Commenting on the matter on the Presidential Secretariat’s YouTube channel on July 21, Widodo said the government had decided to focus on conservation on Komodo and Padar while allowing more affordable tourism on Rinca Island, which is home to an estimated 1,300 dragons and which has remained closed since late 2020 pending controversial tourism developments.

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“Rinca Island also has a Komodo dragon similar to Komodo Island,” the President said. “If tourists want to see the Komodo dragon, they can go to Rinca Island.”


But according to several operators in Labuan Bajo, most tourists would view Rinca as a poor alternative, preferring to visit Komodo and Padar Island, where a high viewpoint and Pink Beach are popular Instagram spots.

The government’s plan would also close many of the national park’s top dive sites to those unable to pay the hefty entrance fee.

“We demonstrated peacefully on the streets for three or four days until the government reconsidered its decision and postponed the price increase until January 1, 2023,” says Lembor. “But next year we will have the same problem.”


If a coherent balance is to be found between conservation and tourism management, most local tourism providers agree that park fees should be targeted at different visitor categories and the impact of visitor numbers should be controlled over the long-term.

“Parking fees are one thing, but how do they benefit the park? It would be excellent if funds were put back into general park infrastructure,” says a liveaboard cruise operator who has worked in Labuan Bajo and Komodo for more than 10 years.

“There are not enough designated and secure fixed berths for all boats; [a sufficient amount] can put an end to the damage to corals caused by anchors and their chains. This is a real issue that needs to be addressed at each of the snorkeling and easy to access dive sites.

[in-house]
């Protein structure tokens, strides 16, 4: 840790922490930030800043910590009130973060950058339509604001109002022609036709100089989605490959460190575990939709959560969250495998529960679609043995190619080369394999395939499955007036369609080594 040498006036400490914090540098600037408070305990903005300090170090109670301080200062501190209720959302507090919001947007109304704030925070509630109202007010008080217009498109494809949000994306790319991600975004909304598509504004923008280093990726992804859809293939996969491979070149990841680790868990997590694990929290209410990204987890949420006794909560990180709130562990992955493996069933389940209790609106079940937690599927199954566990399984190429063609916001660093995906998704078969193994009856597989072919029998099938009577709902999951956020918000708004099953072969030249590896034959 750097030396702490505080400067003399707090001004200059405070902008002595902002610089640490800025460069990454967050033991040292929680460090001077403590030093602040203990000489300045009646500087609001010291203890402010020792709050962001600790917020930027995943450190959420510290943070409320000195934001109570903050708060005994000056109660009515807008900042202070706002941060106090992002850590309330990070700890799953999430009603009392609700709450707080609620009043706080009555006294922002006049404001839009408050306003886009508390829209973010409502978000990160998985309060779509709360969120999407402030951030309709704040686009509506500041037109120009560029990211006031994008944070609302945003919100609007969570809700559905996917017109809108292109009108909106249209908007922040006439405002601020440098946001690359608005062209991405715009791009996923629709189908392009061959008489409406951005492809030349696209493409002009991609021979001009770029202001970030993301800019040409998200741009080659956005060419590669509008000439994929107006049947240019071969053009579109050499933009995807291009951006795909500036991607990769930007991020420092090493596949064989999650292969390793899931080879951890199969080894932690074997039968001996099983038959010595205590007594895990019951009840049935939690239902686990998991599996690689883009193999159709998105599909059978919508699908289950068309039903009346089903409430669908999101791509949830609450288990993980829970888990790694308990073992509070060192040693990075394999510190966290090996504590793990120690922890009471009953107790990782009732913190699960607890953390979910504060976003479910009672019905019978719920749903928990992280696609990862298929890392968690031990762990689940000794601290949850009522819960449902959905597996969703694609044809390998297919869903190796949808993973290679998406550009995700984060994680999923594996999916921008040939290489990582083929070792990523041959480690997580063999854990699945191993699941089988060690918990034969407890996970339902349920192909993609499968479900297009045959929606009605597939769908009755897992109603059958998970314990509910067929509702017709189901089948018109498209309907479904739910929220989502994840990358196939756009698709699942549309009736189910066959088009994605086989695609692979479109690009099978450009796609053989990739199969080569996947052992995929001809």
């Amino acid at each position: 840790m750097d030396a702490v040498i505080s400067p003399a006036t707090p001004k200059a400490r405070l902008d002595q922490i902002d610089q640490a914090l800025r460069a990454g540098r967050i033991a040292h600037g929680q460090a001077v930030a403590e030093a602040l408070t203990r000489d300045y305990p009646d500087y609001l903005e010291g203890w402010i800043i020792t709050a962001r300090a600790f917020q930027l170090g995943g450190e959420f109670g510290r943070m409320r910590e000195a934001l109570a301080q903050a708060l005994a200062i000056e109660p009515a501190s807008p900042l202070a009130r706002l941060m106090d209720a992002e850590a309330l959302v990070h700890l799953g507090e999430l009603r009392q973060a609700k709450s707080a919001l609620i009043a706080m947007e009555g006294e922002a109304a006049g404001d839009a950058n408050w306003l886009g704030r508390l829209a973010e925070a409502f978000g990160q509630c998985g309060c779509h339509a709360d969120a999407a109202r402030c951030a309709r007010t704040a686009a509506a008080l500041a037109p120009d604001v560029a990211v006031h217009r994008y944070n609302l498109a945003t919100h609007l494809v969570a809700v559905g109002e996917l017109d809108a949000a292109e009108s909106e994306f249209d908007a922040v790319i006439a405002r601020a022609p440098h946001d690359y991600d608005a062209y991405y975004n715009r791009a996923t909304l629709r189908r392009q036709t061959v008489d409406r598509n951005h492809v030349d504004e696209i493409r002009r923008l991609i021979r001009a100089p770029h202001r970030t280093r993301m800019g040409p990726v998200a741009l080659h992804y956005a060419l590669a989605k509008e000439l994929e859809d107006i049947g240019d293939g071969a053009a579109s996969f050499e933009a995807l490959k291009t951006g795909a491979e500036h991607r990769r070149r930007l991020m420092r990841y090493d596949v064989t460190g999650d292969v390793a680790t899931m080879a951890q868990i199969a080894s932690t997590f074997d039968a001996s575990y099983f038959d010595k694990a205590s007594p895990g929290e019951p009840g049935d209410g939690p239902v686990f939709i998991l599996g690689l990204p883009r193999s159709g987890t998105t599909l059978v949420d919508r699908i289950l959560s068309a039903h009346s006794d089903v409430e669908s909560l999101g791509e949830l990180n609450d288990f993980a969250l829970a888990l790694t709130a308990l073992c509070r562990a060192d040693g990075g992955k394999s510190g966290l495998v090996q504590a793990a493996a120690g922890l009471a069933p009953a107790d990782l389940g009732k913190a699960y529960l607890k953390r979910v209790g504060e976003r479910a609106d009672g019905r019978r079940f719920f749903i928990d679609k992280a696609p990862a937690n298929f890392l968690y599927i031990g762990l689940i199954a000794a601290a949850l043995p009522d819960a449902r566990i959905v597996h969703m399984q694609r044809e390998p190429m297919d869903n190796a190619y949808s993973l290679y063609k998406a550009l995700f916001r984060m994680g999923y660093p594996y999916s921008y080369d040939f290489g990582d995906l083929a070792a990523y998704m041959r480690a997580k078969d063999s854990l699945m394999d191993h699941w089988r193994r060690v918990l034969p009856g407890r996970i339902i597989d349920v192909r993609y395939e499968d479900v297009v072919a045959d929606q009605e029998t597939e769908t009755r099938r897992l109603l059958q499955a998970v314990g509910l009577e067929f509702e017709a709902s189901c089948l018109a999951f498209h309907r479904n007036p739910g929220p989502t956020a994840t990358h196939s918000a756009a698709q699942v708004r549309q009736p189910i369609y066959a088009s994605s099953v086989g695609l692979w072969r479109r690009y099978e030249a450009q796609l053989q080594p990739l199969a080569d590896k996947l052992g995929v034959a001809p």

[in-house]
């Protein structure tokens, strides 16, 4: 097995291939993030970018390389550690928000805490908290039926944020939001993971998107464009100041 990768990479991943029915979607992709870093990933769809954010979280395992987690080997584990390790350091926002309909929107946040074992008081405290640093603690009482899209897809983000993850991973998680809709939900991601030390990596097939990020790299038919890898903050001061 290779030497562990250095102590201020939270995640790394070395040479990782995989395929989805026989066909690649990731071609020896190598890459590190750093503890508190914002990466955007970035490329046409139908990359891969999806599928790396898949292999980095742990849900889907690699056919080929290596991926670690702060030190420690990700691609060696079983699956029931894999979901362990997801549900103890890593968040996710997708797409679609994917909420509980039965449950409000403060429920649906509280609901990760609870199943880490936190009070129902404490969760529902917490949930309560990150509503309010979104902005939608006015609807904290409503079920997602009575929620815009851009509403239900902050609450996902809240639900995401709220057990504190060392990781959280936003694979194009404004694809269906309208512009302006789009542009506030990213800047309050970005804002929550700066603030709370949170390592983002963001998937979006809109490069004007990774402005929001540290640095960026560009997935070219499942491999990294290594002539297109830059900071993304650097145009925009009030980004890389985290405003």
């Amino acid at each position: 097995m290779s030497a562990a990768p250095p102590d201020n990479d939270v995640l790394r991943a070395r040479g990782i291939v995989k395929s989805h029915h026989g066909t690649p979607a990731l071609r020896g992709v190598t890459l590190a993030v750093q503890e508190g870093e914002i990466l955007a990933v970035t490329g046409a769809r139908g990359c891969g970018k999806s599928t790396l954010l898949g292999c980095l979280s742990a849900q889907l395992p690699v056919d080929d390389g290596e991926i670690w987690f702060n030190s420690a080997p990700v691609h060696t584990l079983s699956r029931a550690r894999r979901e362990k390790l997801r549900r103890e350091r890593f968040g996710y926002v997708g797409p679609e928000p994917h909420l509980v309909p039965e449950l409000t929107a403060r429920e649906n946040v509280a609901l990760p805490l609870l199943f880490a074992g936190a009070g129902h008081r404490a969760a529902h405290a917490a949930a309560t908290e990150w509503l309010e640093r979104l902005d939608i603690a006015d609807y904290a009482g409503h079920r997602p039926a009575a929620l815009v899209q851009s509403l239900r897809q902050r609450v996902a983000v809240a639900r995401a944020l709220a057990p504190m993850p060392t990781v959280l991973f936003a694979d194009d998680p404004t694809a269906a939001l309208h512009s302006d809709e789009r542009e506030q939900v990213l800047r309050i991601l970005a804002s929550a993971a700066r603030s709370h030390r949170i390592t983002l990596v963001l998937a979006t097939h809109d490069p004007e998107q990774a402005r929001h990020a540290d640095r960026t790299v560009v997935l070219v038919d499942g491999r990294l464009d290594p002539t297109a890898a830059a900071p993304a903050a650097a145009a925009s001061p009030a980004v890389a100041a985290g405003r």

“There also needs to be more targeted enforcement of no-fishing zones in Unesco protected areas.”


A more expensive Komodo National Park could also sound the death knell for tourism to the east, in the rest of Flores.

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“Komodo is still the priority as Labuan Bajo gets more attention from super premium tourism and for this reason all development programs are not focused on Flores in general but only on Labuan Bajo,” says a local guide in the city from Ruteng, a four-hour drive east.

Among other attractions, Ruteng boasts the Liang Bua Cave, where scientists found the remains of Homo floresiensis in 2003. This species of dwarf people lived on Flores around 50,000 years ago, before the arrival of modern humans.


Still further east is the highland town of Bajawa, nestled in the shadow of the cone-shaped Inerie volcano, Flores’ highest peak, and surrounded by waterfalls, hot springs and traditional villages.

Another five hours east are the tricolored crater lakes of Kelimutu, Flores’ second most famous attraction. But the vast majority of tourists head west from Labuan Bajo — into Komodo National Park — rather than east.

When I finally set foot on the rugged Komodo Island, I find lazy, giant dragons sunning themselves on the beach.

“They come down from the mountains just after mating, are very tired and don’t move for long,” explains a park ranger.

At this time of year the beasts make it very easy for the large numbers of tourists who dock here either on day trips from Labuan Bajo or at the end of the increasingly popular four day/three night backpacker cruises from Lombok, alongside Bali, 350 km west.

While rangers help tourists safely pose for coveted dragon selfies, Komodo’s few locals wildly haggle for shops, offering wooden figurines, T-shirts, tie-dye and other dragon-related tourist trinkets.

I ask my guide if he thinks it would be good for the region to increase the entrance fee to the Dragon’s Cave and shake my head.

“If need be, we will be ready to protest again next year in January,” he says.

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This article was first published in the South China Morning Post.